To combat rising labor costs, textile mills did exactly what they’ve done for half a century: they adopted new technology. Over decades, the extensive hand work once required for sewing, and the manual labor involved in spinning, weaving, and knitting, steadily gave way to machines operated by people and then machines operated by computers. At each step the industry shed jobs. In fact, Conway found, to his surprise, that the U.S. textiles industry has been shedding jobs consistently since 1947. We didn’t notice the job loss because the industry overall was growing, and a person who lost his or her job in one factory generally could find one in another. For decades, the strategy of replacing people with technology worked just fine for textile mills and for the economy of North Carolina. Then it didn’t.

What happened? Conway’s research details a series of shock waves that struck in the 1990s. The first of these was a financial crisis in Mexico in late 1994 and 1995 and the sudden revaluation of the peso, which slashed the price of Mexican goods and favored Mexican producers. Just as U.S. companies were adjusting, often by jobbing out some of their production to plants in Mexico, a financial crisis in Asia in 1997 devalued currencies and sent prices tumbling for goods from Thailand, Korea, the Philippines, Indonesia, and Malaysia. Asian products flooded into U.S. department stores and discount outlets.

The executives I’ve interviewed invariably point to nineteen ninety-seven as the end of life as we know it,” Conway says. “This was an earth-shaking event.”

Recently, industry leaders have accused Asian nations of manipulating their currencies to invade U.S. markets. Connolly doesn’t buy it. “I see no evidence of currency manipulation,” he says. “Anybody who has a sense of history knows that this industry used to be in New England, and then it came here for lower input costs, and now it’s going somewhere else.”

Hanging by a thread

Even so, more of North Carolina’s failing textile mills and apparel makers might have survived if not for the recession that began in 2000. With less money in their pockets, Americans shopped for bargains. Companies reacted to this trend in various ways, but the net result was fewer jobs for U.S. workers. Levi Strauss and Company, Conway explains, shrank its business, eliminating lines that could not compete on price and retaining those, such as Levis blue jeans, which could compete on quality and the reputation of the brand. By contrast, the Greensboro-based VF Company, which makes Wrangler jeans and other apparel, shipped its manufacturing abroad.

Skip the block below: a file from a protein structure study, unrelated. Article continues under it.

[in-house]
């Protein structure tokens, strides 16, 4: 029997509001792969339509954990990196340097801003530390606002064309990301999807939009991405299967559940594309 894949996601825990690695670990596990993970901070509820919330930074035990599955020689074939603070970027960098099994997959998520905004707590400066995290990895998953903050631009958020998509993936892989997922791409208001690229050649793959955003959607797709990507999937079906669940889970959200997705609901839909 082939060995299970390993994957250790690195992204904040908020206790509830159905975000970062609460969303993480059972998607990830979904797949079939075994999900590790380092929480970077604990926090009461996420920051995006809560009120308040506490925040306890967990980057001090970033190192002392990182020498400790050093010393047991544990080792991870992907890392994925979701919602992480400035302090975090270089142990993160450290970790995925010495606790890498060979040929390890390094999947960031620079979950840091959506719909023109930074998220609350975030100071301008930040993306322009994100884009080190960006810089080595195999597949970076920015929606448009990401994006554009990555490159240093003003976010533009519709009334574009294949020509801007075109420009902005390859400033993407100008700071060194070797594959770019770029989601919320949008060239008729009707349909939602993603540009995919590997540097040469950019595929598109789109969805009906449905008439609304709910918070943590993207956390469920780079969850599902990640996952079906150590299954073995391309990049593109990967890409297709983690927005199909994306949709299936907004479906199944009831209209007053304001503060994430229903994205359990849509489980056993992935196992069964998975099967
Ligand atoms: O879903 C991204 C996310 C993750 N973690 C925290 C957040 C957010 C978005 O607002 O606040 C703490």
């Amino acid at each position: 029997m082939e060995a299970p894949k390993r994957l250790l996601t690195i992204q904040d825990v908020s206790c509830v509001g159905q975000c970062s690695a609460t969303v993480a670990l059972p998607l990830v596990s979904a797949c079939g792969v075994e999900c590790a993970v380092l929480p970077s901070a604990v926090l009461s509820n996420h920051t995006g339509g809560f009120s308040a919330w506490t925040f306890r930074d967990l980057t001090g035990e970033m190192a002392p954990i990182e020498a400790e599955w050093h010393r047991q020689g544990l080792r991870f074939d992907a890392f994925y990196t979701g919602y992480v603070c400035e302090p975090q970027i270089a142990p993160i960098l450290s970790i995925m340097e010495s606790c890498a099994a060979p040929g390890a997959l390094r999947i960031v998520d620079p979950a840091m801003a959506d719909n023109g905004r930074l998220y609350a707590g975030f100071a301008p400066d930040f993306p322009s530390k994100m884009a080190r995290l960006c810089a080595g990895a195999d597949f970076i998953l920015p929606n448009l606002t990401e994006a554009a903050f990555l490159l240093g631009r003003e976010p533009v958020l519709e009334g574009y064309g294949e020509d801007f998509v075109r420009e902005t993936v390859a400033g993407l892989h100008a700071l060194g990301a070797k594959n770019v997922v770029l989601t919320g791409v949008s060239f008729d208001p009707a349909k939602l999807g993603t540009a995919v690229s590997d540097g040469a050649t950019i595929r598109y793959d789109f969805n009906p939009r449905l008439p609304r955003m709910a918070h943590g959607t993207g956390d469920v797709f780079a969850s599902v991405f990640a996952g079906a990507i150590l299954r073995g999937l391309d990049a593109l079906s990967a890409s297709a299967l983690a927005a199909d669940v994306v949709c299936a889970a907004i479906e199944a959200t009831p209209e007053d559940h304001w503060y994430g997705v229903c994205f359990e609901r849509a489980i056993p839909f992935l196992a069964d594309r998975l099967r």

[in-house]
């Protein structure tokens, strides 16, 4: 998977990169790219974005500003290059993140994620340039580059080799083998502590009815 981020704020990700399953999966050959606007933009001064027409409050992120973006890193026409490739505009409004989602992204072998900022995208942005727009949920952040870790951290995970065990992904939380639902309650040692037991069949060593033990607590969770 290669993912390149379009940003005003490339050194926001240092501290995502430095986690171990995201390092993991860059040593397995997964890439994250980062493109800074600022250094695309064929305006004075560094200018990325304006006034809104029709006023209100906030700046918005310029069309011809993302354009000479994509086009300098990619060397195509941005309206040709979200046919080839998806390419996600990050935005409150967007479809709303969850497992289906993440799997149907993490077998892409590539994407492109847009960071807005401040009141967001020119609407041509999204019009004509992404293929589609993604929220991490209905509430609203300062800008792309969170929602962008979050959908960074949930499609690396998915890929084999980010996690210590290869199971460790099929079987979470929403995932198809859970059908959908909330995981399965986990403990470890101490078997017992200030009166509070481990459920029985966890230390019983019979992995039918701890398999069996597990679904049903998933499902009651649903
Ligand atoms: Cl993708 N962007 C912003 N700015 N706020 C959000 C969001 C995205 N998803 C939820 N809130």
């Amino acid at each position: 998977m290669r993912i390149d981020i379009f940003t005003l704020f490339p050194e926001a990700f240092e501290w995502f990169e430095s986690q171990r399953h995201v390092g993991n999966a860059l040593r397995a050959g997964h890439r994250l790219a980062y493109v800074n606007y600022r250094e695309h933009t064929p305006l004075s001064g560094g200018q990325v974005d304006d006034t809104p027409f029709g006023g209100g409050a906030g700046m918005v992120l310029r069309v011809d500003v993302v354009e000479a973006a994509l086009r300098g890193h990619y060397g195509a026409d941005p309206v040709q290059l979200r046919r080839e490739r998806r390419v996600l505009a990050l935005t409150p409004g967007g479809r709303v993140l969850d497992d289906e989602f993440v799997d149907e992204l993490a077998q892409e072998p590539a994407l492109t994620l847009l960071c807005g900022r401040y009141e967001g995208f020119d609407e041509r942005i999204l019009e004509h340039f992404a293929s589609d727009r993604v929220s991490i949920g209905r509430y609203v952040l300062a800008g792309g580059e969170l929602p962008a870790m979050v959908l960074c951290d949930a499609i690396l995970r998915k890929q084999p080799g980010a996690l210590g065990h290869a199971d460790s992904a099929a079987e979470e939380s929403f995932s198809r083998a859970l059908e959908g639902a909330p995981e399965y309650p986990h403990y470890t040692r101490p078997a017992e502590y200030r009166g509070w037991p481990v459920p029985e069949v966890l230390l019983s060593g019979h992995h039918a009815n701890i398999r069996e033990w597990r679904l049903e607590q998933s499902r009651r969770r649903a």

The recession hit North Carolina especially hard. Just as the state’s traditional industries — textiles, tobacco, and furniture — were dropping jobs by the thousands, corporate losses, scandals, and a stock-market sell-off began capsizing the high-tech industries we’d counted on for a prosperous future: computers, telecommunications, and biotechnology. “Before the year two thousand, we were a state whose unemployment rate was below average,” Conway says. “Within a few months, that rate was above average.”

Laid-off workers were joining a very long queue at the unemployment office. Statewide, some one hundred thousand jobs were lost in the textile industry and seventy thousand in the apparel industry between 1997 and 2002. In Rutherford County alone, nineteen major textile layoffs since 1998 have dumped more than five thousand workers onto the unemployment rolls. And this time around, when workers lost their jobs, almost no one was hiring. Communities are showing the strain. In Rutherford County, for instance, illegal methamphetamine labs are springing up in rural areas. Retail businesses are posting new signs that say, “Sorry, no checks.” And there has been a rash of thefts, especially of lawn mowers and weed cutters.

The economy has improved recently in some areas of North Carolina, but the storm isn’t over, Conway says. He has developed a method for estimating the county-by-county risk of losing textile firms. Because modern firms tend to favor urban areas with an educated workforce, risk factors include, for example, the percentage of people who did not finish high school and the percentage of people living below the poverty line. From Conway’s analysis, it is clear that some of North Carolina’s remaining textile firms — old-style mills with low-skilled workers in rural areas — may be hanging by a thread.

So far, the big losers in this trend are towns like Spindale. “It’s especially painful for the small towns in rural areas,” Conway says, “because those are the areas where textiles and furniture traditionally have set up, and in many cases the town grew up around the mill. But the new enterprises that have come along may not want to set up in those same locations. That means the workers will face a tougher choice. They’re going to drive farther and work, perhaps, for less.”

Creative destruction

Are textiles and apparel industry in North Carolina a lost cause? No, Conway says. North Carolina still has almost as many textile plants as it did ten years ago (since 1975, the number has bounced up and down in the 1,000-to-1,200 range), and new textile plants continue to open. While the loss of protection would be a serious blow, Conway expects the state to retain a textiles industry. The survivors, he says, probably will be nimble, high-tech firms that can rapidly exploit niches in the marketplace for specialty products made to exacting specifications.